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ranch

ranch, large farm devoted chiefly to raising and breeding cattle, horses, sheep, and goats. The cattle ranch was introduced from Latin America to Texas and the plains of the W United States and Canada. The first ranchers owned cattle, ponies, and camp equipment but no land, grazing their stock on the free public range. When the fencing of land became compulsory, most ranges were broken up into smaller ranches. Cattle and sheep are often shipped from ranches to feed lots in the corn belt for fattening. The term ranch is applied in the W United States also to grain and fruit farms. The dude ranch offers horseback riding and other typically Western outdoor activities for the entertainment of paying guests. Some dude ranches are also "working" ranches, but most are devoted solely to vacationers.

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ranch

ranch / ranch/ • n. a large farm, esp. in the western U.S. and Canada, where cattle or other animals are bred and raised. ∎  (also ranch house) a single-story, sometimes split-level, house, typically with a low-pitched roof. ∎ short for ranch dressing. • v. [intr.] [often as n.] (ranching) run a ranch: cattle ranching. ∎  [tr.] [often as adj.] (ranched) breed (animals) on a ranch. ∎  [tr.] use (land) as a ranch. ORIGIN: early 19th cent.: from Spanish rancho ‘group of persons eating together.’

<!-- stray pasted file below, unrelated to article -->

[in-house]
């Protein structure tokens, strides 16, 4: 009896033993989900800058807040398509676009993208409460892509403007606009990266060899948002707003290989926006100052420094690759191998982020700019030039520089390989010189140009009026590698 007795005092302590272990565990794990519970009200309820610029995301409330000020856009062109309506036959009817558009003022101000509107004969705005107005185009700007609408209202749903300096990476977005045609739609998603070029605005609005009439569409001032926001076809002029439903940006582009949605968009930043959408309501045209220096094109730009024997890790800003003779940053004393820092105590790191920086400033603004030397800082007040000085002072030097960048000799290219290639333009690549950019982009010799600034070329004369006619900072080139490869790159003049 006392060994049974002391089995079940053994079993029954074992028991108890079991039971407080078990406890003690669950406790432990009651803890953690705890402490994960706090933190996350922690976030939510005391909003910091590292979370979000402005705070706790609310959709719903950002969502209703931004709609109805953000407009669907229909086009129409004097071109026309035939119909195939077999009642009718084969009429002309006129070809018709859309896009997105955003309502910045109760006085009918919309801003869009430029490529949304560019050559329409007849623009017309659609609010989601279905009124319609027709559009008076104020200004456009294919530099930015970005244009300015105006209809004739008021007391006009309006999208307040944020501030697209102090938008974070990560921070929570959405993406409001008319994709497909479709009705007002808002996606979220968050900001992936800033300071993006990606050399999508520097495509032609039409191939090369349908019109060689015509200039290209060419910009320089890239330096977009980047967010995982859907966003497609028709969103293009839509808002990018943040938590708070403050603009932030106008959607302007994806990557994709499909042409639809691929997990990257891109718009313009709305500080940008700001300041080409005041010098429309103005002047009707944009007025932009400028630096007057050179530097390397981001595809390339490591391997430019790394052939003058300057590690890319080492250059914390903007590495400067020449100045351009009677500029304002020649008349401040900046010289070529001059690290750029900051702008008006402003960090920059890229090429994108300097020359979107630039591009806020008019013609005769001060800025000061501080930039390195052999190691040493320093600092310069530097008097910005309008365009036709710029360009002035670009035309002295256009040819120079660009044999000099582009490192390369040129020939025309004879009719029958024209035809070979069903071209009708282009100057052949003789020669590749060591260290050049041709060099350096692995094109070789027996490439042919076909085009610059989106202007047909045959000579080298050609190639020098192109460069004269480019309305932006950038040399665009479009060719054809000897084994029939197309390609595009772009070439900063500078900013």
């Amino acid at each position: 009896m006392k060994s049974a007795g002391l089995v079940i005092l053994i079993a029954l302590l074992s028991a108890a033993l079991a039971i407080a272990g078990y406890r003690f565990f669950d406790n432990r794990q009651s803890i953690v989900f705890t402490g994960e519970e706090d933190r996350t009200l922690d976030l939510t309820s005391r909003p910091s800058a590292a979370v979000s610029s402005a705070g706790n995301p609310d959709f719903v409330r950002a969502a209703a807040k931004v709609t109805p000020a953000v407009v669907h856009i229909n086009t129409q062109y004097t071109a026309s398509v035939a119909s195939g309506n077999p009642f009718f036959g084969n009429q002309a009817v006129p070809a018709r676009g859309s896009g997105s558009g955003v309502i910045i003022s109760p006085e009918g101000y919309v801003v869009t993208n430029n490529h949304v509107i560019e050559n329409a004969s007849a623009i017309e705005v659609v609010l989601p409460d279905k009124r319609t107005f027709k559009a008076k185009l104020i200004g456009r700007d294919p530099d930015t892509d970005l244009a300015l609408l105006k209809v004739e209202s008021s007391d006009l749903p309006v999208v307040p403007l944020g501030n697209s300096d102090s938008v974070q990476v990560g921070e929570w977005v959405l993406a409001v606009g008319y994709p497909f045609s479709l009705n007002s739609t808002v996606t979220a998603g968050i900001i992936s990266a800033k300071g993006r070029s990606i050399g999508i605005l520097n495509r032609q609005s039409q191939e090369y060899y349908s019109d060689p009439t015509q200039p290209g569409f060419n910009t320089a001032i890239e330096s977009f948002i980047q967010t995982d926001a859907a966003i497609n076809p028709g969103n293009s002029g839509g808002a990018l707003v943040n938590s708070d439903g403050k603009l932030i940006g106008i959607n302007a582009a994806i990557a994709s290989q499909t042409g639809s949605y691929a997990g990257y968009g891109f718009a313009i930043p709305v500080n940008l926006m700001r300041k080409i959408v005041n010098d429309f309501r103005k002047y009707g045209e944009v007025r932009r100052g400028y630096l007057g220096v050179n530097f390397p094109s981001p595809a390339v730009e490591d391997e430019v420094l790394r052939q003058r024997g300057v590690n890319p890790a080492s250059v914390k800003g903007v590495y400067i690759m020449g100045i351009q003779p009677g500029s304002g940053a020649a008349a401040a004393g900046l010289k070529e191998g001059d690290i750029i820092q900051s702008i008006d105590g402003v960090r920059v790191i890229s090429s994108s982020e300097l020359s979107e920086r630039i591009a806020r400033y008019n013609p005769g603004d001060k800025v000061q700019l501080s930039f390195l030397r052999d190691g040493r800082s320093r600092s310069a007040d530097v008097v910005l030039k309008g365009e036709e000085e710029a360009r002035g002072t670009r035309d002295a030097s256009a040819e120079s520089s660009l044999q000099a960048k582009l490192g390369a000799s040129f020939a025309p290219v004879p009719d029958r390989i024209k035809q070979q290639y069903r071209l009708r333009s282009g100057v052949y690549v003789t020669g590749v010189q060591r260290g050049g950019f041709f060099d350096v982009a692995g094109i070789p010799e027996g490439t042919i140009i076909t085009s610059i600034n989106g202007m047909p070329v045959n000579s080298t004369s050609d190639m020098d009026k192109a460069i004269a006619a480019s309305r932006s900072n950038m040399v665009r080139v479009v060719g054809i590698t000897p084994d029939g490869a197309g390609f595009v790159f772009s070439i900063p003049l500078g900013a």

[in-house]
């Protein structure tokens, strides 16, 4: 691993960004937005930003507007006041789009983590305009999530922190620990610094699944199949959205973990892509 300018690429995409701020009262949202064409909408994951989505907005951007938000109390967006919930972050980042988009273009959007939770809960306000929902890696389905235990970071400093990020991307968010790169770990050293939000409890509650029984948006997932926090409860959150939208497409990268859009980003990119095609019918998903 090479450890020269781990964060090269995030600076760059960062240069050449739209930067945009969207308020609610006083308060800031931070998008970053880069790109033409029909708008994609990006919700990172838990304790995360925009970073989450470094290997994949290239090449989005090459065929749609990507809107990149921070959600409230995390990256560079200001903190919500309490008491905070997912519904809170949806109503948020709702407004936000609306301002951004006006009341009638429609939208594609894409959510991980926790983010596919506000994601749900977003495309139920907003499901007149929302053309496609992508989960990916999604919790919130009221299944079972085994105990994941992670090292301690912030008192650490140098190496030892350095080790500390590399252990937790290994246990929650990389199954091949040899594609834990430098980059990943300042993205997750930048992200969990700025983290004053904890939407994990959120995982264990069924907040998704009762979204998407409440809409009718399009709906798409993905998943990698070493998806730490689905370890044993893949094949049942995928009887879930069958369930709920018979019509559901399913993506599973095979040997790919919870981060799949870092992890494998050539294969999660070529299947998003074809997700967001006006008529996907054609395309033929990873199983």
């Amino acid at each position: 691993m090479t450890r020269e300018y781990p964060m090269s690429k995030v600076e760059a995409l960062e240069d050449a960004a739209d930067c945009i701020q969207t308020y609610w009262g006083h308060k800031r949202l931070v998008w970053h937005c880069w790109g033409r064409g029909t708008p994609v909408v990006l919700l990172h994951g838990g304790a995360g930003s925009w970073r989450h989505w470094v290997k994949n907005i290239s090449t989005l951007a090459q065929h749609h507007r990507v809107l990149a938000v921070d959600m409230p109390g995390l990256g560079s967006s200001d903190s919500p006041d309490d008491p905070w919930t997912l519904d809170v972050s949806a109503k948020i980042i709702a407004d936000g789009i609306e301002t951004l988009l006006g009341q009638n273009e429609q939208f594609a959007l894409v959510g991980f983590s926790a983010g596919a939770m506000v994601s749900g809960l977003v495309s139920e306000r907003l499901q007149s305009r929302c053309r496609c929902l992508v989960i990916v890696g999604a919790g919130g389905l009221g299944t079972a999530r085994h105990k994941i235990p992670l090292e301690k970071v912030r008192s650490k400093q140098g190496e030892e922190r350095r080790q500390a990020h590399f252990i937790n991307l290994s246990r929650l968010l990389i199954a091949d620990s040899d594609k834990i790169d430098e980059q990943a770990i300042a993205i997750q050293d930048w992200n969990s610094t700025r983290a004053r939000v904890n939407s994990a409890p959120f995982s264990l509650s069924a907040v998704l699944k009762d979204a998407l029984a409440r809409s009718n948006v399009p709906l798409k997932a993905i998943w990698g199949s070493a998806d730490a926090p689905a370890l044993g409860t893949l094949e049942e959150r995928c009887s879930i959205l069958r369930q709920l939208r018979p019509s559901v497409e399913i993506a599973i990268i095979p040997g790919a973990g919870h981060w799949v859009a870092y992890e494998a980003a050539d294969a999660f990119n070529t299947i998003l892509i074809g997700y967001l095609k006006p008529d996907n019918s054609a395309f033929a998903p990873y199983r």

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ranch

ranch hut or house in the country; cattle-breeding establishment. XIX. — Sp. rancho mess on board ship, soldiers' quarters, (in S. America) hut for herdsmen, etc.

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ranch

ranch •Romansh •blanch, Blanche, branch, ranch, tranche •avalanche •backbench, bench, blench, clench, Dench, drench, entrench, French, frontbench, quench, stench, tench, trench, wench, wrench •crossbench • workbench •cinch, clinch, finch, flinch, inch, lynch, Minch, pinch, squinch, winch •chaffinch • greenfinch • hawfinch •goldfinch • bullfinch •carte blanche, conch •graunch, haunch, launch, paunch, raunch, staunch •brunch, bunch, crunch, hunch, lunch, munch, punch, scrunch •honeybunch • keypunch

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